The (Il)legibility of Smoke

(Some more thoughts on two books I talked about in this post.)

James C. Scott’s Seeing Like a State and David Stradling’s Smokestacks and Progressives, while tackling related topics, could not be more dissimilar in approach. Scott’s book is a sprawling history of a type of phenomenon—an account of different iterations of a problem that covers multiple continents and the entire modern era, using a strong theoretical base to tie seemingly unrelated events. Stradling, on the other hand, limits his scope, limiting his book to popular smoke abatement movements in the US between the 1890s and 1940s. Stradling’s book is virtually absent of any underlying theoretical base—his book is primarily a chronicle of the periodic and seemingly unrelated interruptions, upsets, and setbacks that the movement suffered over that time. Despite their widely divergent approaches and subject matter, the two books can be seen as working quite well in dialogue, each book shedding light on what may be perceived as deficiencies of the other.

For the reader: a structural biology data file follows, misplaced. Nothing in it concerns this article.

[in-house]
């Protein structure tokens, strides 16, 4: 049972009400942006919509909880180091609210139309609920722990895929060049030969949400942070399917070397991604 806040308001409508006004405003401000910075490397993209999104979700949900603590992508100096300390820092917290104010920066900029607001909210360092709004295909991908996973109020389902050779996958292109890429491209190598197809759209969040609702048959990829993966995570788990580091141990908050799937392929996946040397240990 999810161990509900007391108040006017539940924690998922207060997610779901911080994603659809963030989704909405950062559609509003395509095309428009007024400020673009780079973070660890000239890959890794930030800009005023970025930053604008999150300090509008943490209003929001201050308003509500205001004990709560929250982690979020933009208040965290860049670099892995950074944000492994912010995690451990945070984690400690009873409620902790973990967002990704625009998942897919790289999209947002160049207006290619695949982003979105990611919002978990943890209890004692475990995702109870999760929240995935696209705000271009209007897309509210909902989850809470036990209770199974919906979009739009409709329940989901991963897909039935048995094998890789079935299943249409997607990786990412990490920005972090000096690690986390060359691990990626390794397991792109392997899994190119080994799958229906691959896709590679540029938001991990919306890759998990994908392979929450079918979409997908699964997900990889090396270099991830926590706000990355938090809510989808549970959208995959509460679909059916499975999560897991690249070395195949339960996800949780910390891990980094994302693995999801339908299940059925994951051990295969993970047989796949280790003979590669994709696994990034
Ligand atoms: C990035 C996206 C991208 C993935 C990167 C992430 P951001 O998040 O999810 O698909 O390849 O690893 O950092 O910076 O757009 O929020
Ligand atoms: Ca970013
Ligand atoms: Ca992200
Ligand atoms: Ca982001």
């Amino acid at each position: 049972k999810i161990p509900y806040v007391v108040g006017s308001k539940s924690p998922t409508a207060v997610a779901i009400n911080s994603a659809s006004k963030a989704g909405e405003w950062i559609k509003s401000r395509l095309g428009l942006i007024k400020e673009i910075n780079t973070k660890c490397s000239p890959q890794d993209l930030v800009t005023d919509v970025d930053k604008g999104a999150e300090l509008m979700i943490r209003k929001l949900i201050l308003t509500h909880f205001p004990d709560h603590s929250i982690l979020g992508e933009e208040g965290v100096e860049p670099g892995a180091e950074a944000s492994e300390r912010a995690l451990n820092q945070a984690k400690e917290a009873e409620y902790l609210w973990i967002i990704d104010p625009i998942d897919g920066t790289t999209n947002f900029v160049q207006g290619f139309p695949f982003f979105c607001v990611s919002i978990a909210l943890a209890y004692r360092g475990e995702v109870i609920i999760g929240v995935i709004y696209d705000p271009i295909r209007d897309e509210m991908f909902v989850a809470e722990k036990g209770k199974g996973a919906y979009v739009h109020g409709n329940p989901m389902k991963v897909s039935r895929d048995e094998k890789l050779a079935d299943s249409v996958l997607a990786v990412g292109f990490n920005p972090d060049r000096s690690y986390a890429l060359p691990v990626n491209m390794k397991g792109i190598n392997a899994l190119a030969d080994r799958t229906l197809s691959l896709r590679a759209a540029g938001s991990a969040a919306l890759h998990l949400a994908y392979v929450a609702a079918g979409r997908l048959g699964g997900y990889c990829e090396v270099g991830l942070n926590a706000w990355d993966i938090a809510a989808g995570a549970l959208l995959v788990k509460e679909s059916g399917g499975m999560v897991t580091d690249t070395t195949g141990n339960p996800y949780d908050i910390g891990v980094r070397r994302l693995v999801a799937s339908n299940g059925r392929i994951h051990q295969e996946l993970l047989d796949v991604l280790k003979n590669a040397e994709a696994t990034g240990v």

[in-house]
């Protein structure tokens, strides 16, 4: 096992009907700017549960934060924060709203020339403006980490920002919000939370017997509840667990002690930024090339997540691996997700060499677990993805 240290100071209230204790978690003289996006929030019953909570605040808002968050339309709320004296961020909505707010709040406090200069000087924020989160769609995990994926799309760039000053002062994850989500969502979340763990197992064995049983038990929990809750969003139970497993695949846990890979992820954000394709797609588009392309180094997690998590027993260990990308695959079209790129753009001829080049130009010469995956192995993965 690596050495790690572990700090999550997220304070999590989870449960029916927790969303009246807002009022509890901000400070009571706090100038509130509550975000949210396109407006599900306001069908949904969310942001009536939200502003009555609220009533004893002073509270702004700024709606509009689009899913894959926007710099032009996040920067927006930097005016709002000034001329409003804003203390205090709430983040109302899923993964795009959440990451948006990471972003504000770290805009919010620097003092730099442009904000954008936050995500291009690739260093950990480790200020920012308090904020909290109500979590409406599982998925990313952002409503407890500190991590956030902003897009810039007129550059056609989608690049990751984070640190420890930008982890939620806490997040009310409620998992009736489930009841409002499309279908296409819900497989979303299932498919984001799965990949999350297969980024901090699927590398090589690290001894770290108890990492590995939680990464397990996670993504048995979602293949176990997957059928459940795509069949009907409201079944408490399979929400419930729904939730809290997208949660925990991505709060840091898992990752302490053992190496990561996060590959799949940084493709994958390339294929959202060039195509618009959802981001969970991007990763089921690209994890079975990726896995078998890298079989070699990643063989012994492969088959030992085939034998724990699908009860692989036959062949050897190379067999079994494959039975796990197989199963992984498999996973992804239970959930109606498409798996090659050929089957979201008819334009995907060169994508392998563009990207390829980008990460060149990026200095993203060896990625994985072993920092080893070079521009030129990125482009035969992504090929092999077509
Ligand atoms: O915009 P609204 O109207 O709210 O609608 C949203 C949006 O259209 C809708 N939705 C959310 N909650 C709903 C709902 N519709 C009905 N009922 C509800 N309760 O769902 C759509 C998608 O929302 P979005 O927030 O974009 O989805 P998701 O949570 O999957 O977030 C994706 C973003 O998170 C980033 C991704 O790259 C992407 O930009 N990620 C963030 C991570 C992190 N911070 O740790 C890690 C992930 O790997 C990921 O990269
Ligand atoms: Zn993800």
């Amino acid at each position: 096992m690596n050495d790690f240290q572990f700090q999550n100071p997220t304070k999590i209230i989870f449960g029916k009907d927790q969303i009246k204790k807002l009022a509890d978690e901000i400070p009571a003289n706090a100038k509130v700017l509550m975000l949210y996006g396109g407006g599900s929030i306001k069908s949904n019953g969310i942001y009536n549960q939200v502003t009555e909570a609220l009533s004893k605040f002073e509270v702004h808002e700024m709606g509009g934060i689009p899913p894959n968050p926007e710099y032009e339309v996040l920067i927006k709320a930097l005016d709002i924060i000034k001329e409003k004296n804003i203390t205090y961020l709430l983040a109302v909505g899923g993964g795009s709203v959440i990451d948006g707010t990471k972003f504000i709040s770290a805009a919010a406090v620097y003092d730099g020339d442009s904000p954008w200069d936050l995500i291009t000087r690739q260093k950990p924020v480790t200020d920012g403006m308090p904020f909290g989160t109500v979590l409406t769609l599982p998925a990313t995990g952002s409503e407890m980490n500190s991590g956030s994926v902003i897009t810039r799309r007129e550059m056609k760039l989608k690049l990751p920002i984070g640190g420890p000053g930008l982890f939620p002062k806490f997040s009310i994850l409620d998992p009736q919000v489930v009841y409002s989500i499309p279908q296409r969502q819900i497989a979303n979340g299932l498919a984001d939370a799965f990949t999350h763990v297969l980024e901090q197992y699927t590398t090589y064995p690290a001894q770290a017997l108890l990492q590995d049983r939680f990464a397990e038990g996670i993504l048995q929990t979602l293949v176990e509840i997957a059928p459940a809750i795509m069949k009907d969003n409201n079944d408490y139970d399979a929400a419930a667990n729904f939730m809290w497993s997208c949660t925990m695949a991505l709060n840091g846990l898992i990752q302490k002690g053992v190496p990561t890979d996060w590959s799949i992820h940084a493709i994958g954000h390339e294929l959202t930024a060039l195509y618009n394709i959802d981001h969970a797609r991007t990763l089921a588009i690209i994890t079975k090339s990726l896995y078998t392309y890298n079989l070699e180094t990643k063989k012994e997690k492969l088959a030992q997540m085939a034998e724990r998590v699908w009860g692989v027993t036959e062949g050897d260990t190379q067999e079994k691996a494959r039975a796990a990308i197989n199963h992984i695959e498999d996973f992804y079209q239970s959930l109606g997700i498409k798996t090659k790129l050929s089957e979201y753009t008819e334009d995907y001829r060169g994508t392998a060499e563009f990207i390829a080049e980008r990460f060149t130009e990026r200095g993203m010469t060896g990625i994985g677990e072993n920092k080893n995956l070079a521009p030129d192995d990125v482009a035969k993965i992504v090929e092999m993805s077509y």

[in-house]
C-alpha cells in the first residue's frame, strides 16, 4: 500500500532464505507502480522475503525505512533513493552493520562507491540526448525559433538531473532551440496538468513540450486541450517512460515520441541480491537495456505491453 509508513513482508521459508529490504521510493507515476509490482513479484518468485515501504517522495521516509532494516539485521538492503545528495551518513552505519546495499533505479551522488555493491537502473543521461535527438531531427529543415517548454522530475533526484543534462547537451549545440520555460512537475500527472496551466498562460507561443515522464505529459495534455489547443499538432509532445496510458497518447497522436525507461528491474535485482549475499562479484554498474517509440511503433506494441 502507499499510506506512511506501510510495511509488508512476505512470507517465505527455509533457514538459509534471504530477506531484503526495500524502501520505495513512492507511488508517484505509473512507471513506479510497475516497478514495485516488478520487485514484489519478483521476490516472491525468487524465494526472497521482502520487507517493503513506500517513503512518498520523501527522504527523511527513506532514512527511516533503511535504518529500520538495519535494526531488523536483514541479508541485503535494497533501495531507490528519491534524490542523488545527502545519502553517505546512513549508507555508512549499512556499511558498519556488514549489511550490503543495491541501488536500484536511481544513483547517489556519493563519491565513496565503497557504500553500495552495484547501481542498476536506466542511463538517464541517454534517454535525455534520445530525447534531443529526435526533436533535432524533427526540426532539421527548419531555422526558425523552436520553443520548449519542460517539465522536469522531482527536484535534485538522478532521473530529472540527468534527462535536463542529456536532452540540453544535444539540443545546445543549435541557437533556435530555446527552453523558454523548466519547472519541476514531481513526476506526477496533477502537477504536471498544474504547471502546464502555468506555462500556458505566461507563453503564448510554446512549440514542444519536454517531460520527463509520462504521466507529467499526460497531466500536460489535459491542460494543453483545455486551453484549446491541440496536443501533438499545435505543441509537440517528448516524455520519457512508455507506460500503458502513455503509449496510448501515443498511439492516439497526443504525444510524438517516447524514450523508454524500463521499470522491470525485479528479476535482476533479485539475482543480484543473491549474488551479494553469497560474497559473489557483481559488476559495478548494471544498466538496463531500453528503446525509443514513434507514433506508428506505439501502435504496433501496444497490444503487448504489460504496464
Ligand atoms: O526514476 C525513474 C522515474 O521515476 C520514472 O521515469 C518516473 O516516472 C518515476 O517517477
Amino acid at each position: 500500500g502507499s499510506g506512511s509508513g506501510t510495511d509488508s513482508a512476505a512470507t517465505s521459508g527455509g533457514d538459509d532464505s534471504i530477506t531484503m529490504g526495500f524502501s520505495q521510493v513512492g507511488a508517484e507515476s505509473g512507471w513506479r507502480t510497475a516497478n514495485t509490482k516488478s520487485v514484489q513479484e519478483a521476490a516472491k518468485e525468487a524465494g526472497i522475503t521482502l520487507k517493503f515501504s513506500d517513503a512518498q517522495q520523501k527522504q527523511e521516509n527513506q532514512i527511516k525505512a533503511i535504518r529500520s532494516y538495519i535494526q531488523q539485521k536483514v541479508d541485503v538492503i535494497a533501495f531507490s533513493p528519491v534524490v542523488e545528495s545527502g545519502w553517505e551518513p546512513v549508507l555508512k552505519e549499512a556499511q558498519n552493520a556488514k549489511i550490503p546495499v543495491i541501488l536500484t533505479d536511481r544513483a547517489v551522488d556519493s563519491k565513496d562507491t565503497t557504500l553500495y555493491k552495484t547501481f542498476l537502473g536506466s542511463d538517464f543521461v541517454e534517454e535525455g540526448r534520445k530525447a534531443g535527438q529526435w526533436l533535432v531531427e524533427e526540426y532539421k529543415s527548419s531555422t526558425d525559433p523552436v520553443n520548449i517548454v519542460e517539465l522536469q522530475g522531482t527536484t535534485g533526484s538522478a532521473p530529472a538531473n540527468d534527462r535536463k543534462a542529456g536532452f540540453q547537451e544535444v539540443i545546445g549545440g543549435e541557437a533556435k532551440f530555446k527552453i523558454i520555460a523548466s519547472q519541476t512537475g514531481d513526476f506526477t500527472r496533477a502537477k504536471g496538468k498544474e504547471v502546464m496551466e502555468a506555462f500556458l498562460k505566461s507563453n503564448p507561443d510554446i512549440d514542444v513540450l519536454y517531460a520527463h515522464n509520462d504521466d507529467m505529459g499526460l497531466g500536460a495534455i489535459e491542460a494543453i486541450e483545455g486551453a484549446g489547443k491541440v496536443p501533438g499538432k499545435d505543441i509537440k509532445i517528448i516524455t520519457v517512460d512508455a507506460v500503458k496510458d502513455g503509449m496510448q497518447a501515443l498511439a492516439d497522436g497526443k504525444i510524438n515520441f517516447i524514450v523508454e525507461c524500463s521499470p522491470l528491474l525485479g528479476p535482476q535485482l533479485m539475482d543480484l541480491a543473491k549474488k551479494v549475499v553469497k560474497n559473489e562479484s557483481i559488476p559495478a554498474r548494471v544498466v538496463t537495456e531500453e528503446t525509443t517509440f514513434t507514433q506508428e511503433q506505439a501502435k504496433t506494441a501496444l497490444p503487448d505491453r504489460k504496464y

Stradling’s book is an excellent chronicle of events, thoroughly researched, and gives the reader a good understanding of the history of the argument for the abatement of coal smoke. The question he often ignores, however, is why—why do the leaders of the movement for smoke abatement change over time, from progressive women’s organizations to public health experts to engineers? Why was the movement, in all its various forms, ultimately so unsuccessful—unable to abate coal smoke right up to the time that coal lost dominance and primacy as a source of fuel? Why were certain popular movements for abatement at least initially successful, while others were so quickly struck down by courts and local governments? Why were cities willing to manage sewage and drinking water, but unwilling to see smoke similarly, as a health concern that needed to be managed by governmental works and interventions? Where any answer to these questions can be found in Stradling’s account, they are singular, contingent, and local. Stradling demurs from proposing any great unifying themes that connect these events, or to give a systemic logic to it all.